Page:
Turning the data into action and, more importantly, adding value to the business in a fast and relevant way has been a long journey for Microsoft. “And we're still struggling to get this improved further,” said Murakami. Making the change requires a strong leader to drive it and a process to run it.
Here is how it works: The ML models join the expertise of data scientists with the application of the finance team. Our data scientists built a ML model where we use the customer view data from our CRM and historical close rates to each of the different stages of the deal and pipeline. A ML model would apply the close rate to the current pipeline to be the forecast while applying trend projections and statistical (probabilistic) methods. There are about 20 to 30 models in the tool, and the final output of the forecast from the ML will triangulate among four or five of these logics. The AI works on top of ML to pick the most relevant logic for the country.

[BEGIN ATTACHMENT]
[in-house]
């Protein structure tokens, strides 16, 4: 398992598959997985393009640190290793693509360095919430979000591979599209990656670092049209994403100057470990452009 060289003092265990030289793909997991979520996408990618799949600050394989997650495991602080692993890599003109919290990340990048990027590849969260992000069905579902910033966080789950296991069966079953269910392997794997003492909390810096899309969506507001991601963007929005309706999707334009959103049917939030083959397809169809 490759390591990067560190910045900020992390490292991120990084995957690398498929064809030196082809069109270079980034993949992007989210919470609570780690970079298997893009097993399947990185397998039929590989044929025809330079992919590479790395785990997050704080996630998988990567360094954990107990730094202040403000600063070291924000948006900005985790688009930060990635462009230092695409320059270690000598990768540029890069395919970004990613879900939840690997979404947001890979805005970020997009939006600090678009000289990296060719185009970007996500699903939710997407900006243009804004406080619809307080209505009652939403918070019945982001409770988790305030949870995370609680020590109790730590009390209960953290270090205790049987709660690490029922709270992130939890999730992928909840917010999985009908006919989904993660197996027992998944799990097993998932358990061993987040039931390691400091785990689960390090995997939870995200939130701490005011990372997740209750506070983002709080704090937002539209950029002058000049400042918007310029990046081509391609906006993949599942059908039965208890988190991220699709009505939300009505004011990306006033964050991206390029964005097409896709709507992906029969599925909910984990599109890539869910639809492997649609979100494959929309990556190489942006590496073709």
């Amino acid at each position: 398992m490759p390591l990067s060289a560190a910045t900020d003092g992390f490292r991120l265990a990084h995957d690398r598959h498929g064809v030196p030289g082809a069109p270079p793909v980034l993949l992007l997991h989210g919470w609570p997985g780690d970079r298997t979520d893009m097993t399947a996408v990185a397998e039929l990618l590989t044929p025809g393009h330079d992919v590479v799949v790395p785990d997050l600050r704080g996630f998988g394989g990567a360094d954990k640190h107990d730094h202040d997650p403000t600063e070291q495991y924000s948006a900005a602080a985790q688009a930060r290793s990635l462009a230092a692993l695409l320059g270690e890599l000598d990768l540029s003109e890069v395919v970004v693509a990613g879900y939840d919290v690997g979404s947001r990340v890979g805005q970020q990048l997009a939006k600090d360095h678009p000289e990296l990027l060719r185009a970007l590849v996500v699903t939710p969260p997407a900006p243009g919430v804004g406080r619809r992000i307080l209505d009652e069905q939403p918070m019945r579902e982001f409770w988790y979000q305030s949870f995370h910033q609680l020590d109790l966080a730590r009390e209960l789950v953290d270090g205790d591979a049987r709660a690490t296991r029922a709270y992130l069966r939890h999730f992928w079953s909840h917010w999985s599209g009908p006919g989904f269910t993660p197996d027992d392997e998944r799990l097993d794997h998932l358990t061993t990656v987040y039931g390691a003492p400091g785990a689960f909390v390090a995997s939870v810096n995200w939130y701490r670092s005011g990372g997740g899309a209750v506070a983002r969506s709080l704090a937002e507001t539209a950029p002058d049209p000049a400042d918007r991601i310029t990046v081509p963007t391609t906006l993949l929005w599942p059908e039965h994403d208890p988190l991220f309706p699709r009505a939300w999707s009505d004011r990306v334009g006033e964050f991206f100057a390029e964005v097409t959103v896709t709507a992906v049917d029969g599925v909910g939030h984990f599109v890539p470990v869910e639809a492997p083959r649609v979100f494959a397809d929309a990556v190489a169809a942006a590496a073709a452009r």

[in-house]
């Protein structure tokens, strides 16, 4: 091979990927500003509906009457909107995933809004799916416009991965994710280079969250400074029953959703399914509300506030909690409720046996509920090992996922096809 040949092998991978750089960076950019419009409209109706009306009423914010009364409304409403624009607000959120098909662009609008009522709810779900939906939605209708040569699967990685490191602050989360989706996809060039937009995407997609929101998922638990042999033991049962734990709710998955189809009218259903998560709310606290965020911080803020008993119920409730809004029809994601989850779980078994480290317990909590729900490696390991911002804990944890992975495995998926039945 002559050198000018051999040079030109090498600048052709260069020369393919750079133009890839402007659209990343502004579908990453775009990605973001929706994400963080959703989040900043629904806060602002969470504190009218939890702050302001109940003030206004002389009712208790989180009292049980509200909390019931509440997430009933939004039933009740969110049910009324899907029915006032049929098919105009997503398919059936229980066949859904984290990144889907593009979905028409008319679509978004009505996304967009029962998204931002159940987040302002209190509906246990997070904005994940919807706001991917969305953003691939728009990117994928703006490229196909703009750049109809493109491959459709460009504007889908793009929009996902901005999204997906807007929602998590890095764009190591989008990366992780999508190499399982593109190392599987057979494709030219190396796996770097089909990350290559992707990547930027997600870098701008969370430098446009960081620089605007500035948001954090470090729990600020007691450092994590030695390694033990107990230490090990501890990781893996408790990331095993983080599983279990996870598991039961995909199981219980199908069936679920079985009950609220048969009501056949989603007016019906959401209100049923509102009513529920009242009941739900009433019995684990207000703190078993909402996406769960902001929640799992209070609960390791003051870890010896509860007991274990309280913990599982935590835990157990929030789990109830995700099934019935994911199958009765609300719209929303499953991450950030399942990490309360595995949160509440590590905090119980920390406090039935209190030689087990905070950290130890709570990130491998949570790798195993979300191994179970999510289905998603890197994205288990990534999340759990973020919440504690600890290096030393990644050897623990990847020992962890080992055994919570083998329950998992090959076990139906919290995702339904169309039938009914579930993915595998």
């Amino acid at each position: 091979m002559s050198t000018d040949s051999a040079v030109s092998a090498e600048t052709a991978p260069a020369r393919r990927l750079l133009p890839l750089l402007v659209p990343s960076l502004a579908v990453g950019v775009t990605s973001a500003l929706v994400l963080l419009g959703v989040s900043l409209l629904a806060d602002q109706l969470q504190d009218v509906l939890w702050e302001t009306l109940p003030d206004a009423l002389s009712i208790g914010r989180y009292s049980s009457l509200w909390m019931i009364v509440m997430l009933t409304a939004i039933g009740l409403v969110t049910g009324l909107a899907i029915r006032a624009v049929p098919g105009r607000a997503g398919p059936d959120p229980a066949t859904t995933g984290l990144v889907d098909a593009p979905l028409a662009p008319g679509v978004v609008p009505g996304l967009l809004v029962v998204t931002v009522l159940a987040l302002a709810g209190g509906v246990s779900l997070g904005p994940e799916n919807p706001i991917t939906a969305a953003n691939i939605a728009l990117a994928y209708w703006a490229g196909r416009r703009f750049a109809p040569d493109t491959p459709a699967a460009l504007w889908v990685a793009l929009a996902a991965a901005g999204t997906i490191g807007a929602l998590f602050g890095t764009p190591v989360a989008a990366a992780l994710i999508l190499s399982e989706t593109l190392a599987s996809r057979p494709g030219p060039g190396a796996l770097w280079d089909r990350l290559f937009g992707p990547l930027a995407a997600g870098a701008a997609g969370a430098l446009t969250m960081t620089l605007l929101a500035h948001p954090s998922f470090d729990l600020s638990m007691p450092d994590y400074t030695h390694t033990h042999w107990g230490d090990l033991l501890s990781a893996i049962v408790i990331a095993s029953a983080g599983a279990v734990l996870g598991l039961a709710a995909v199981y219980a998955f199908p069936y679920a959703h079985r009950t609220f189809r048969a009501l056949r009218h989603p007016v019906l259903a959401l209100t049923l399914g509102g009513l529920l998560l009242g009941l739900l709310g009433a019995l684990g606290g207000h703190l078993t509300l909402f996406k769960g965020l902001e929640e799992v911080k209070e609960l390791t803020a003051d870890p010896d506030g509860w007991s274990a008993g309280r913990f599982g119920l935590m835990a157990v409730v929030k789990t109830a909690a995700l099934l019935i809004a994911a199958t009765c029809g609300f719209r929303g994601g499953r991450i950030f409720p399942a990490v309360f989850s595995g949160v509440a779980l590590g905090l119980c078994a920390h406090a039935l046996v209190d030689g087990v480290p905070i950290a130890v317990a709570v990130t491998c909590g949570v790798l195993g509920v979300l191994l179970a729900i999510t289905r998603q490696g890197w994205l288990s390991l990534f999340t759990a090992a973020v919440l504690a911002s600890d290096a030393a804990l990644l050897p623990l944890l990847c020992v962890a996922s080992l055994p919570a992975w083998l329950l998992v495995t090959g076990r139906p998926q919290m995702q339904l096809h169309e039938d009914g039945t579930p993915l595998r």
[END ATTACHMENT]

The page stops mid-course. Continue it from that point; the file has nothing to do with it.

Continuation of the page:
This modeling was done centrally at the headquarters in the Washington, DC (in the U.S). We learned that a finance professional and a data scientists need to closely work together to fine tune and improve the model. The finance person is not the professional in the statistics or the machinery model, and the data scientist is not professional in the business. So, the key important thing is to work together to improve the model. And once we get the final output, we can either transition the forecast into Excel or a BI tool to share with the business.
Just how big of a role of finance can really play in driving the business is an open-ended question. “I'm really excited about all the great changes coming for finance professionals,” said Murakami.